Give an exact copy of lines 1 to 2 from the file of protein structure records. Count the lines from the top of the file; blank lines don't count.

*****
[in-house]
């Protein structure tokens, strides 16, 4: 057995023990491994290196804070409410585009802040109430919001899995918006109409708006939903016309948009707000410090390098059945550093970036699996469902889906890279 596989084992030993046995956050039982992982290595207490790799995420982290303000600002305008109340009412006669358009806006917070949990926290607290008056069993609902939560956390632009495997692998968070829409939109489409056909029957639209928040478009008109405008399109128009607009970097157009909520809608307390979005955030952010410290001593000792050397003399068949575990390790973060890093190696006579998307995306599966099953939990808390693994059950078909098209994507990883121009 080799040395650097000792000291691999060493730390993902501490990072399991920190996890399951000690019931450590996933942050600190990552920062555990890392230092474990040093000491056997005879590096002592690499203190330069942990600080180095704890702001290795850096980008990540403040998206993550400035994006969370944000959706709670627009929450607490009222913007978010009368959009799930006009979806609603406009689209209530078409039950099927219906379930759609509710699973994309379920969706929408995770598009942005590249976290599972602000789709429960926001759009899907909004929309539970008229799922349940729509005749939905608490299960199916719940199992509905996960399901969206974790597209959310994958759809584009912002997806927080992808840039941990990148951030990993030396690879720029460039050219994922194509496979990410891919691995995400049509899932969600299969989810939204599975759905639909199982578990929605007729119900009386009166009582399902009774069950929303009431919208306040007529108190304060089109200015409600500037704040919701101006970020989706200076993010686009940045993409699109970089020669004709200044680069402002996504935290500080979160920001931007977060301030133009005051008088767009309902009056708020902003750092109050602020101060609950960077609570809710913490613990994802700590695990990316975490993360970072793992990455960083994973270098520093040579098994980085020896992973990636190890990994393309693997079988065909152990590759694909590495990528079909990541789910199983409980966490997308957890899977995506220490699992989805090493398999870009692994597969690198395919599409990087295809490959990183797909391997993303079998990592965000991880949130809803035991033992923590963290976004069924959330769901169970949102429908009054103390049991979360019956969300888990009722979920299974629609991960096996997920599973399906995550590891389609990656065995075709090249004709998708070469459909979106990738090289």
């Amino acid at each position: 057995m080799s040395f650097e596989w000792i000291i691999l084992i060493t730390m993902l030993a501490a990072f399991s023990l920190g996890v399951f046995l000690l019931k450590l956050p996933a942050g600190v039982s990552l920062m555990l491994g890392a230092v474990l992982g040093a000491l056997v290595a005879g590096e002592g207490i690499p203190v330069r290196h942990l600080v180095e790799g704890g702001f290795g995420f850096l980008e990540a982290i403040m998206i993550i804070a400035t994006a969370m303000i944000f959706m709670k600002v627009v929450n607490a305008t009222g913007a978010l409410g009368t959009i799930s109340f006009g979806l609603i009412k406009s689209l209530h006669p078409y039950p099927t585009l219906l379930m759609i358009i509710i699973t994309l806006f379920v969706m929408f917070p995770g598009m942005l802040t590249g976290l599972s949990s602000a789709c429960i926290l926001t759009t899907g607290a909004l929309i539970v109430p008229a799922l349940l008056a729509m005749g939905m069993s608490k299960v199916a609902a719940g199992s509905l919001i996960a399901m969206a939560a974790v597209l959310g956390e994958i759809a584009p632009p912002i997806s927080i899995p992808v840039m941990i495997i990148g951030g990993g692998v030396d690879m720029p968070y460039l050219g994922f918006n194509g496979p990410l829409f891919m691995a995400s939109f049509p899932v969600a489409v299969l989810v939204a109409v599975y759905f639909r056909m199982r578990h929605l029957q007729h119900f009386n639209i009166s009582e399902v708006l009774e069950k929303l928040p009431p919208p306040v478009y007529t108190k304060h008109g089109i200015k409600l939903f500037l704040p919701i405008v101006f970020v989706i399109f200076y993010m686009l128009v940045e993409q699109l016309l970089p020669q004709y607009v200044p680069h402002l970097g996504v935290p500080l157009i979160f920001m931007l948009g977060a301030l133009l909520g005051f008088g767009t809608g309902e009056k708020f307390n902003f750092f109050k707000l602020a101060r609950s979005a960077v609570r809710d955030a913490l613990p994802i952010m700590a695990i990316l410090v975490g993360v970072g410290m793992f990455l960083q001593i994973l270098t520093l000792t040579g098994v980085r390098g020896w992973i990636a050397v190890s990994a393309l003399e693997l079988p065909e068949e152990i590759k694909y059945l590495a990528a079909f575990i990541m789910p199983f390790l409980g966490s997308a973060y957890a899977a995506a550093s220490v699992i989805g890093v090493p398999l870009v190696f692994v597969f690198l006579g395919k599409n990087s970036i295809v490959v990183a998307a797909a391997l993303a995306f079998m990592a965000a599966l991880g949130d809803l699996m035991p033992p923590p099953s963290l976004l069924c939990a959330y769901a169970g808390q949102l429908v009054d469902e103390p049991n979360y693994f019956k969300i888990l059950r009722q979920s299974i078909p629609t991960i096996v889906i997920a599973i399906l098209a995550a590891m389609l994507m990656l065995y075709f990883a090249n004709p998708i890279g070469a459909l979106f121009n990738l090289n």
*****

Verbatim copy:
[in-house]
């Protein structure tokens, strides 16, 4: 057995023990491994290196804070409410585009802040109430919001899995918006109409708006939903016309948009707000410090390098059945550093970036699996469902889906890279 596989084992030993046995956050039982992982290595207490790799995420982290303000600002305008109340009412006669358009806006917070949990926290607290008056069993609902939560956390632009495997692998968070829409939109489409056909029957639209928040478009008109405008399109128009607009970097157009909520809608307390979005955030952010410290001593000792050397003399068949575990390790973060890093190696006579998307995306599966099953939990808390693994059950078909098209994507990883121009 080799040395650097000792000291691999060493730390993902501490990072399991920190996890399951000690019931450590996933942050600190990552920062555990890392230092474990040093000491056997005879590096002592690499203190330069942990600080180095704890702001290795850096980008990540403040998206993550400035994006969370944000959706709670627009929450607490009222913007978010009368959009799930006009979806609603406009689209209530078409039950099927219906379930759609509710699973994309379920969706929408995770598009942005590249976290599972602000789709429960926001759009899907909004929309539970008229799922349940729509005749939905608490299960199916719940199992509905996960399901969206974790597209959310994958759809584009912002997806927080992808840039941990990148951030990993030396690879720029460039050219994922194509496979990410891919691995995400049509899932969600299969989810939204599975759905639909199982578990929605007729119900009386009166009582399902009774069950929303009431919208306040007529108190304060089109200015409600500037704040919701101006970020989706200076993010686009940045993409699109970089020669004709200044680069402002996504935290500080979160920001931007977060301030133009005051008088767009309902009056708020902003750092109050602020101060609950960077609570809710913490613990994802700590695990990316975490993360970072793992990455960083994973270098520093040579098994980085020896992973990636190890990994393309693997079988065909152990590759694909590495990528079909990541789910199983409980966490997308957890899977995506220490699992989805090493398999870009692994597969690198395919599409990087295809490959990183797909391997993303079998990592965000991880949130809803035991033992923590963290976004069924959330769901169970949102429908009054103390049991979360019956969300888990009722979920299974629609991960096996997920599973399906995550590891389609990656065995075709090249004709998708070469459909979106990738090289």